Queens Park Rangers, as do all football clubs in England, face a testing few weeks.
The Premier League and English Football League announced earlier this week that they’ll be postponing football fixtures until at least April 3rd, and it’s put a lot of teams in precarious positions.
None more so than QPR – they peaked at Preston last time out, looking as good as they have done since Mark Warburton’s summer arrival, but that form could yet go to waste.
So what’s next for the club? And how will they cope through the coming weeks, both financially and in terms of keeping match fit? In this latest FLW Six-Pointer, we asses just that:
Financially, how badly could QPR suffer?
Very badly. But they’re not alone – every team in the EFL is likely to suffer from loss of revenue over the coming weeks, with ticket sales being at the fore of many teams’ income.
QPR have one of the tightest budgets in the league and have been working on next-to-nothing for a few seasons now. The likes of Lee Hoos has done excellent work of late to get QPR back to a more normalised financial state, but all that hard work could be thrown away over the coming weeks or months.
Are there any immediate ways that the club can counteract that?
Replacing the income of tickets sales, merchandise and so on cannot be done – teams have no way of replacing that cash flow, and it’s simply a case of waiting for it all to be over with, and hoping that there’s enough funding left to keep the club afloat.
What should be done about expiring contracts?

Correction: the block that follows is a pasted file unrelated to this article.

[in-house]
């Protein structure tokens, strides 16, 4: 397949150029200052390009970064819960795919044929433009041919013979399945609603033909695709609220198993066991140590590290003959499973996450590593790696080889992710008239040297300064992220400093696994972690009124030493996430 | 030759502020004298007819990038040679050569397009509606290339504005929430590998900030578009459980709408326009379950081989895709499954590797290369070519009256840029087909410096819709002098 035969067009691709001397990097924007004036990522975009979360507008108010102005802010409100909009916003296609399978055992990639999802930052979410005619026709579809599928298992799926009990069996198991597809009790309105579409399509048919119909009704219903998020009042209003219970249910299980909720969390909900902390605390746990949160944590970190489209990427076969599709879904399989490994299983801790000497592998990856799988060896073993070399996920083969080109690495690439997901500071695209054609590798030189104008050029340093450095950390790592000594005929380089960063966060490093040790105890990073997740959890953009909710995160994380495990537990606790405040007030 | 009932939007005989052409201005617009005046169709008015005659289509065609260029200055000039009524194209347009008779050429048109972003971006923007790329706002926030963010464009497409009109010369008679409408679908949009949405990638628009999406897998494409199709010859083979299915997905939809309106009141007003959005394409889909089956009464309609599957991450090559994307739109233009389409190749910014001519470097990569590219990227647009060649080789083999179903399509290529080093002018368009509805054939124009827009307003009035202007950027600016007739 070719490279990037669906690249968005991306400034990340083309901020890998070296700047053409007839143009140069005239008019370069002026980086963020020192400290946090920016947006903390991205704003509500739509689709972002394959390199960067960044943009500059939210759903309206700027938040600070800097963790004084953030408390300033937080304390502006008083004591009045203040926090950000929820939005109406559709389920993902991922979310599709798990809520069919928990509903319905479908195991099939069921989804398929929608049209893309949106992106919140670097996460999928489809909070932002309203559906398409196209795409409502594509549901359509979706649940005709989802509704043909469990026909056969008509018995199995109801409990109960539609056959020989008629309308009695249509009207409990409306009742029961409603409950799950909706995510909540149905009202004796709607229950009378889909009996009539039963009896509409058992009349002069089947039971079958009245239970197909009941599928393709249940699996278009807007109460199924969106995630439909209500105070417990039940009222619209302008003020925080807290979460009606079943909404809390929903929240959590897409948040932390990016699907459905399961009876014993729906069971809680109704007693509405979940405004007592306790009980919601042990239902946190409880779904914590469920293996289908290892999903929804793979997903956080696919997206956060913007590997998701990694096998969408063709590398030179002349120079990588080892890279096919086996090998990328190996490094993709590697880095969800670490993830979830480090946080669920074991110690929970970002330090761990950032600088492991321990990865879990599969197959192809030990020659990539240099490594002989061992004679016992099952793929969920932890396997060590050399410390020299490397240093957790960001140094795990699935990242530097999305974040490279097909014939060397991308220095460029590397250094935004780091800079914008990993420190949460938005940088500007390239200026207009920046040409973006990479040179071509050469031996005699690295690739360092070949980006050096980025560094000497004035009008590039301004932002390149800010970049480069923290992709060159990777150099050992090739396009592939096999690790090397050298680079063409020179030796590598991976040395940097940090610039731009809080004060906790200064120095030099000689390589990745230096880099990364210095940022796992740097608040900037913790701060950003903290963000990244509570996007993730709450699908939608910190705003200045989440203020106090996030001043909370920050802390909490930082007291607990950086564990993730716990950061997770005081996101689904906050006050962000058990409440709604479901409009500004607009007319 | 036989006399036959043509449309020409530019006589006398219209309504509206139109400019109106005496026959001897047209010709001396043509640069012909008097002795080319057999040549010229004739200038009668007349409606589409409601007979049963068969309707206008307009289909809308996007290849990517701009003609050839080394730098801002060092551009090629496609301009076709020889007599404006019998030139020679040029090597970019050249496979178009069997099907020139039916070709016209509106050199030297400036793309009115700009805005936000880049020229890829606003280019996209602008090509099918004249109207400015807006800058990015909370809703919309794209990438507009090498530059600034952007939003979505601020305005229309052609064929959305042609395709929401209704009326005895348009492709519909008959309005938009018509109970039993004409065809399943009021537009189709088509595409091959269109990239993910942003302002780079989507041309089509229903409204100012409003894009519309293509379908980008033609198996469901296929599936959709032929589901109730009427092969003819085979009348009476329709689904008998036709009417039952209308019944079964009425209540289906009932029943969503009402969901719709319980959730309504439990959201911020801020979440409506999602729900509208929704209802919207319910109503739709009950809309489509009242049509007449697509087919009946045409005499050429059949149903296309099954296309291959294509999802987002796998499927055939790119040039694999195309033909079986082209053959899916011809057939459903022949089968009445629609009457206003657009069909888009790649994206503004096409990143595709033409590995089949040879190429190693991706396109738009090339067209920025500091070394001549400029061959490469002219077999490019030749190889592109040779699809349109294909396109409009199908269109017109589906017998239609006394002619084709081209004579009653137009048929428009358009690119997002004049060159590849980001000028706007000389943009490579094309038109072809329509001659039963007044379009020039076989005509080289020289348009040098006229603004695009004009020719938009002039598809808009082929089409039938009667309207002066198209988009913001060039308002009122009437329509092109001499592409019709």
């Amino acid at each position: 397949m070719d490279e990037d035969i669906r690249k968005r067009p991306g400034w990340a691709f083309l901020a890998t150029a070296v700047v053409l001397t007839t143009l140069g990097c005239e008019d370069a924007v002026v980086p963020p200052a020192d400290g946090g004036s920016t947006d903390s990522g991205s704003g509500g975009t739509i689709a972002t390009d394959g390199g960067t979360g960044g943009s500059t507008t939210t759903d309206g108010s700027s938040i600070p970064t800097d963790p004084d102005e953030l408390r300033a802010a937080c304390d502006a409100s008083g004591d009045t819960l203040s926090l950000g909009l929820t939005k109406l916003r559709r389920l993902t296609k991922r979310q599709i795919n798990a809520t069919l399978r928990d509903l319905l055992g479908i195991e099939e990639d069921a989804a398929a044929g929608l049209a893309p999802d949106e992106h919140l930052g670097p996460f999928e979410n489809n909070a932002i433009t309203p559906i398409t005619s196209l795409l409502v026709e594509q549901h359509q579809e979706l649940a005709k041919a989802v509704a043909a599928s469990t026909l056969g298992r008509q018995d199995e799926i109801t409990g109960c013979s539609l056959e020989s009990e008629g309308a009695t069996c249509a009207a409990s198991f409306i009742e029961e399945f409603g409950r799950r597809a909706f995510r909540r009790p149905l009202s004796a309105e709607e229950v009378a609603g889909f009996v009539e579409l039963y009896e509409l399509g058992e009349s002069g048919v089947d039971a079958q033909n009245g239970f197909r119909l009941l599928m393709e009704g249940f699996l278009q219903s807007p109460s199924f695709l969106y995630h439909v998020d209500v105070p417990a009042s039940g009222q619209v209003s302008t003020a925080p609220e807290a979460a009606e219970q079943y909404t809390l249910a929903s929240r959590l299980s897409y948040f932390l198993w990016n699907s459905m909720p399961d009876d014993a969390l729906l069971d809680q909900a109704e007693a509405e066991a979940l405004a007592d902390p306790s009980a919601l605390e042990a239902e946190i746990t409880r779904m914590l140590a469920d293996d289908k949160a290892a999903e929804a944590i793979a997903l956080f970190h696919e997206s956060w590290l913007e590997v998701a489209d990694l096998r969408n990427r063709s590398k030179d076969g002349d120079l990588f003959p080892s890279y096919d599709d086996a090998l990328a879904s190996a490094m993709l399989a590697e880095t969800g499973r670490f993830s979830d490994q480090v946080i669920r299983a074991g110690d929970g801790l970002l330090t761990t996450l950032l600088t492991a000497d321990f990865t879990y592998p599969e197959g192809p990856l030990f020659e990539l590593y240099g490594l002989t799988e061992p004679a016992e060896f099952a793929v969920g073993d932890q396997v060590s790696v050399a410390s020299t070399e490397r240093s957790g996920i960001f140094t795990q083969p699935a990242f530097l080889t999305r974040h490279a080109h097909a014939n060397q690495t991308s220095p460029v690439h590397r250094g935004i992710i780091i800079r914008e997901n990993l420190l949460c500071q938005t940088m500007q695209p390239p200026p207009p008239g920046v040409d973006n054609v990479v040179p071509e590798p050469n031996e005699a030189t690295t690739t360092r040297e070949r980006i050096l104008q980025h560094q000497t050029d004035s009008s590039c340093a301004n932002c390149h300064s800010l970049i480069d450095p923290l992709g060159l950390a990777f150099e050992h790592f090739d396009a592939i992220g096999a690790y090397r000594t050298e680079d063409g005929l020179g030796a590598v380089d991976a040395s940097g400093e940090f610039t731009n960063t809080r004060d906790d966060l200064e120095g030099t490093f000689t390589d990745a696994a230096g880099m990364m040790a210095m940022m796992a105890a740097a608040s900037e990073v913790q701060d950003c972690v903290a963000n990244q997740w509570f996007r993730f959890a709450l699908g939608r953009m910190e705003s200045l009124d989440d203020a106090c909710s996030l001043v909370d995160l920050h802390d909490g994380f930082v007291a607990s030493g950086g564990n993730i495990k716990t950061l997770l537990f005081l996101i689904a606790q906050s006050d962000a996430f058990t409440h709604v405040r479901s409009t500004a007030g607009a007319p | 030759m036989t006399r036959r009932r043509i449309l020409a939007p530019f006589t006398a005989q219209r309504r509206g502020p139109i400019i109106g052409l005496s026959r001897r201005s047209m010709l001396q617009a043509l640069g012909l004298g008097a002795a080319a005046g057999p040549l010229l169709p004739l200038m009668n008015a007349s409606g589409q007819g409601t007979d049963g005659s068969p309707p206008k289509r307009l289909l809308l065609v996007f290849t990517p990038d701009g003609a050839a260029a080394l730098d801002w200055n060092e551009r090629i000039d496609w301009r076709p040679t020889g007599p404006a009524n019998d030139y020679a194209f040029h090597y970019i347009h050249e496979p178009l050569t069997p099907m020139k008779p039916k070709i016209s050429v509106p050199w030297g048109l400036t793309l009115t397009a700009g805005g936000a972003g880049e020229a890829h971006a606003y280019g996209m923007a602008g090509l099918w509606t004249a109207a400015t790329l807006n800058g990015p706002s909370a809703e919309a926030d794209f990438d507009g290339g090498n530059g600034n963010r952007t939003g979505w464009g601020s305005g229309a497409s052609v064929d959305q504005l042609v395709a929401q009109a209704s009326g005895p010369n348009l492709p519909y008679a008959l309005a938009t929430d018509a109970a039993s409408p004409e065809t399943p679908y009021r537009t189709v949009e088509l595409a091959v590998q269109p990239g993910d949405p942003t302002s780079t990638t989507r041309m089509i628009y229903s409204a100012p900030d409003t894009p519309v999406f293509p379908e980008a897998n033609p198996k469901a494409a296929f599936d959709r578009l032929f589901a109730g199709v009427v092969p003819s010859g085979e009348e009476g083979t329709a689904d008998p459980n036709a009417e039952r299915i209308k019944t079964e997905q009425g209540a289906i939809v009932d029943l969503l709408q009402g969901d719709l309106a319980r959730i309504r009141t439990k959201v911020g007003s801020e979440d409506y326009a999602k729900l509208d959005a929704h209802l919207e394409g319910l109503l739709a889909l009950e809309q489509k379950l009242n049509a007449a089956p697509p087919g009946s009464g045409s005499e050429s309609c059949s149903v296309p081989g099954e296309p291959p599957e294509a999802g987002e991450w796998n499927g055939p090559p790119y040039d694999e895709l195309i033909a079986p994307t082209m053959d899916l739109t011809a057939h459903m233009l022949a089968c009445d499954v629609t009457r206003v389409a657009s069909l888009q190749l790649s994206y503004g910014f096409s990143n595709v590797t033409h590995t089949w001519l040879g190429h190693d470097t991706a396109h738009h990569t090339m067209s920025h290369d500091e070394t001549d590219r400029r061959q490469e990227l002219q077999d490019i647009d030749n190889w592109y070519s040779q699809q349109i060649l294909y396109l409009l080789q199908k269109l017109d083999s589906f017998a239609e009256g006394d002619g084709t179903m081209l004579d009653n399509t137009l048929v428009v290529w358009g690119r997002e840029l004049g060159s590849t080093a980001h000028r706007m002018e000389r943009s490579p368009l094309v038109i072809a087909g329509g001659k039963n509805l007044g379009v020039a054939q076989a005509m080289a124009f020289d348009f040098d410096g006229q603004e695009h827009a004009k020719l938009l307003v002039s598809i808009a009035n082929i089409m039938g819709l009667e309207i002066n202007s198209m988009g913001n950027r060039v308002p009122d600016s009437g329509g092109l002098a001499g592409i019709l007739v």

As with most things right now, there are more important facets to deal with. Player contracts run until June 30th and QPR are set to lose the likes of Grant Hall, Marc Pugh, Geoff Cameron and Angel Rangel.
With income slashed until April, contract renewals will take a back seat, and it could leave QPR shorthanded if and when the season resumes.
Can you get 15 out of 15 on this QPR quiz? Have a go now!
Will QPR have the same squad when the season resumes?
Leading on from the last point, it all depends on when the season resumes. If it resumes on July 1st then QPR will be without the above mention players, and also without the likes of Jordan Hugill, Luke Amos and Jack Clarke whose loan deals will all expire.
As stated, QPR are, or rather were in some fine form before the season ground to a halt, but relegation still isn’t off the cards. Depending on when football kicks-off again, QPR could be left with the bare bones of a squad, and facing a very real threat of relegation.
How will Warburton maintain his players’ match fitness?
With a lot of people self-isolating, footballers included, keeping fit will be a challenge. The best thing that players can do if they’re not in training is to keep active where possible, but monitoring that from the club’s point of view will be even harder – Warburton will have to put a lot of trust in his squad.
What’s the best thing for QPR to do right now?
Like with most people, let alone footballers or football clubs, the best and only thing we can do right now is to isolate.
We’d love for our teams to be in training, readying for the season resume, and whilst some teams are still in training not all of them are. Come the time of football restarting, there could be a lot of disparity between the different teams.